"In a traditional corneal transplant, the central part of the cornea is removed and a donor cornea is sutured in its place. Image courtesy of Dr. Edward Holland, University of Cincinnati.
Ten years after a transplant, a cornea fro"...
- Patient Information:
Prolonged use of topical antibiotics may give rise to overgrowth of nonsusceptible organisms including fungi. Bacterial resistance to gentamicin may also develop. If purulent discharge, inflammation, or pain becomes aggravated, the patient should discontinue use of the medication and consult a physician.
If irritation or hypersensitivity to any component of the drug develops, the patient should discontinue use of this preparation, and appropriate therapy should be instituted.
Information for Patients
To avoid contamination, do not touch tip of container to the eye, eyelid, or any surface.
There are no published carcinogenicity or impairment of fertility studies on gentamicin. Aminoglycoside antibiotics have been found to be nonmutagenic.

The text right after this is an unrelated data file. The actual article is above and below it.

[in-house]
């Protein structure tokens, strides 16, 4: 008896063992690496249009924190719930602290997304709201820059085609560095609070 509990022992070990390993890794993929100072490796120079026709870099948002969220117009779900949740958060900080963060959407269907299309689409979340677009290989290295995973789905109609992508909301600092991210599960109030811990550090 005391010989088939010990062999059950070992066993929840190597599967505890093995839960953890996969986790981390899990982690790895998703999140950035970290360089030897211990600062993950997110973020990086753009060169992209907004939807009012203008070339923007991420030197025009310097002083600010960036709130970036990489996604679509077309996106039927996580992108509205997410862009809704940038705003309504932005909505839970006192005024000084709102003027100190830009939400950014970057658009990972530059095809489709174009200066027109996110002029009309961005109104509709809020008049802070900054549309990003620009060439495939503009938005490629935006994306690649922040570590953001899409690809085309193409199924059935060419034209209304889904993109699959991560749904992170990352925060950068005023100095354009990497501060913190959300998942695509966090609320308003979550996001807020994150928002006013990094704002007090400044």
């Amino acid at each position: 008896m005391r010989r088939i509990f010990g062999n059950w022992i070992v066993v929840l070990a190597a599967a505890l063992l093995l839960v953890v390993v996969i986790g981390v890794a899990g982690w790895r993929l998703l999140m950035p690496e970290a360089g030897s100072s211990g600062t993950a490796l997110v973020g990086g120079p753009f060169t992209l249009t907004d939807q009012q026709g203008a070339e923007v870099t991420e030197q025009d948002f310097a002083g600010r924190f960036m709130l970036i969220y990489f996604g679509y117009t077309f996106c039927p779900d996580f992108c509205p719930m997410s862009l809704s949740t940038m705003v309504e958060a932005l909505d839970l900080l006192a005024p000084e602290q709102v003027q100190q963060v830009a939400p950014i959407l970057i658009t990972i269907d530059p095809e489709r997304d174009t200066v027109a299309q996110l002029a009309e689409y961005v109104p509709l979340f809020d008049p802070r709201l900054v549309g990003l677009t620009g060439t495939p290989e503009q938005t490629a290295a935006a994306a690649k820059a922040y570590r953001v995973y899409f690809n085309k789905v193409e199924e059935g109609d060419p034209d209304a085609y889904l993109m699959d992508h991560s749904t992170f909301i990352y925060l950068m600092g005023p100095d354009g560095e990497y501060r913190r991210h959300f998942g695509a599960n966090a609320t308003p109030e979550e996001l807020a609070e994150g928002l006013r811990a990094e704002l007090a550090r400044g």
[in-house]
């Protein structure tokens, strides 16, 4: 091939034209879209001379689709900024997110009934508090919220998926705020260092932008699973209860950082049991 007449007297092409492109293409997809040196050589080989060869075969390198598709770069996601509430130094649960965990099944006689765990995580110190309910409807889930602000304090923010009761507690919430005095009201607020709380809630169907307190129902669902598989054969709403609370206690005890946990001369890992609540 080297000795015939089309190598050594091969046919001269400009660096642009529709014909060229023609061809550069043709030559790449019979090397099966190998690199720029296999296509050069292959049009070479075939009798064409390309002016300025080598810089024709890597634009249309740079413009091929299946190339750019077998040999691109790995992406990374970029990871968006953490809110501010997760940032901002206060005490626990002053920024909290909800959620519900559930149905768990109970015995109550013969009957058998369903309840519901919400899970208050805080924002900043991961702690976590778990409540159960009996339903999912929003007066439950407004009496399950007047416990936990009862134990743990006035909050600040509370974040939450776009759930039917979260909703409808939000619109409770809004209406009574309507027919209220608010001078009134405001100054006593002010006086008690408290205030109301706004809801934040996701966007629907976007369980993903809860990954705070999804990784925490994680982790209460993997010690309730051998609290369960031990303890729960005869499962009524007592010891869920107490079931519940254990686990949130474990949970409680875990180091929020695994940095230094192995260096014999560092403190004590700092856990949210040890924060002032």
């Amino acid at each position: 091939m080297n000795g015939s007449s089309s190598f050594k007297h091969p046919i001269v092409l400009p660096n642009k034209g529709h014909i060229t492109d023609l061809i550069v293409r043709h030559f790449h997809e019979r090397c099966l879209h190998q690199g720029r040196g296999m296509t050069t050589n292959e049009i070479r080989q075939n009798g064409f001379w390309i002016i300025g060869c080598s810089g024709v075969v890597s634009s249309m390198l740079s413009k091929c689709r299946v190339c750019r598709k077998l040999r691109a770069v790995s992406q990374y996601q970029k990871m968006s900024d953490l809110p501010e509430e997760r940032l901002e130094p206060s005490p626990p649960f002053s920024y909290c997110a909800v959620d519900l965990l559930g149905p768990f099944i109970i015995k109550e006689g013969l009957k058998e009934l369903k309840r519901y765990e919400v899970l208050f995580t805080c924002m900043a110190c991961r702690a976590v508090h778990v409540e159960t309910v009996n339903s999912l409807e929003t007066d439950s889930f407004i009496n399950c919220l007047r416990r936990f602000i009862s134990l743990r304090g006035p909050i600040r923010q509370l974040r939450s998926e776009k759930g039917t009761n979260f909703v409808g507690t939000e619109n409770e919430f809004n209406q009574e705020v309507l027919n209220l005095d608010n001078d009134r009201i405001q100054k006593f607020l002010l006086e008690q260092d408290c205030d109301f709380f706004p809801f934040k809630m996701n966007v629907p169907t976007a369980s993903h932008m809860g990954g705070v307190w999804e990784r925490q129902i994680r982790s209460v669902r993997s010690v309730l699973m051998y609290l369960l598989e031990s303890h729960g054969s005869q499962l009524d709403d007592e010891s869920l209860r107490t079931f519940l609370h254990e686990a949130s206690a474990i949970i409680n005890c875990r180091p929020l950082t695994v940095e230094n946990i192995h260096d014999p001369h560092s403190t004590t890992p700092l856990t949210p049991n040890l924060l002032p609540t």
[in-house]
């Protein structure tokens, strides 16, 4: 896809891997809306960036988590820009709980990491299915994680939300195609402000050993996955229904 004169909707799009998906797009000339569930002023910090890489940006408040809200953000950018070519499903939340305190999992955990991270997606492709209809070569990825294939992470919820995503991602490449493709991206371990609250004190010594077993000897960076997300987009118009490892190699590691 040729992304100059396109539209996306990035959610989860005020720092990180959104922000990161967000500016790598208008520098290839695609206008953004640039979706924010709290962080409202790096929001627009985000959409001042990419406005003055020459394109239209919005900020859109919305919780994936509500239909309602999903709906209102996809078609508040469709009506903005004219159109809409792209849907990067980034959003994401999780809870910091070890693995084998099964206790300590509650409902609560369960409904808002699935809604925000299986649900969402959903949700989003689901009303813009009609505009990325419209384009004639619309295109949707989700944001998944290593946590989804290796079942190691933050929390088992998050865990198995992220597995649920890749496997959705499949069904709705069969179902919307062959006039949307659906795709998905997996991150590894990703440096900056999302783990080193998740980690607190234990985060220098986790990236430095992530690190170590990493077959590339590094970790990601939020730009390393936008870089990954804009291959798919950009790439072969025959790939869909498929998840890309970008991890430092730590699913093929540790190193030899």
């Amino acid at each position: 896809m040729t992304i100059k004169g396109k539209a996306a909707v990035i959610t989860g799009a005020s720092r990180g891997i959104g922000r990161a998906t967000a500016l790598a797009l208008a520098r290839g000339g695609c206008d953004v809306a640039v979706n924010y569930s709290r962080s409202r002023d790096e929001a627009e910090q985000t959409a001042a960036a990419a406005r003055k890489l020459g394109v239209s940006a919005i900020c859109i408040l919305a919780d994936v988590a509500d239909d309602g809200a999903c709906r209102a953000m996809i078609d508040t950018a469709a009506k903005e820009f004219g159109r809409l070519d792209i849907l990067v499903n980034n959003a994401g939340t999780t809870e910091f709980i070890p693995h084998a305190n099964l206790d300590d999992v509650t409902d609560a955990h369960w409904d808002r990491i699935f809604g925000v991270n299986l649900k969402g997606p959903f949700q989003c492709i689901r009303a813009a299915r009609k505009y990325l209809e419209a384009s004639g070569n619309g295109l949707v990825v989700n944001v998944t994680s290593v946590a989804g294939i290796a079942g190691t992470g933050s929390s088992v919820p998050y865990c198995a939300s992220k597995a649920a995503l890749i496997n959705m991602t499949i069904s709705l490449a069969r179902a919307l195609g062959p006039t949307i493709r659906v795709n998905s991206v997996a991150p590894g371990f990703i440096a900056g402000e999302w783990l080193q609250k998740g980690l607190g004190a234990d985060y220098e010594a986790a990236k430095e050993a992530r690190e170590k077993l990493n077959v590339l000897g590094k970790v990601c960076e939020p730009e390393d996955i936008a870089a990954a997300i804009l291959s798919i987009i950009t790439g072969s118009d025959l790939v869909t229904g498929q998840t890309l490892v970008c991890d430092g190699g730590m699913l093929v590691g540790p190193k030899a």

Pregnancy Category C: Gentamicin has been shown to depress body weights, kidney weights, and median glomerular counts in newborn rats when administered systemically to pregnant rats in daily doses approximately 500 times the maximum recommended ophthalmic human dose. There are no adequate and well-controlled studies in pregnant women. Gentamicin should be used during pregnancy only if the potential benefit justifies the potential risk to the fetus.
Safety and effectiveness in neonates have not been established.
Last reviewed on RxList: 12/28/2004
This monograph has been modified to include the generic and brand name in many instances.
Additional Genoptic Information
- Genoptic Drug Interactions Center: gentamicin opht
- Genoptic Side Effects Center
- Genoptic Overview including Precautions
- Genoptic FDA Approved Prescribing Information including Dosage
Report Problems to the Food and Drug Administration
You are encouraged to report negative side effects of prescription drugs to the FDA. Visit the FDA MedWatch website or call 1-800-FDA-1088.
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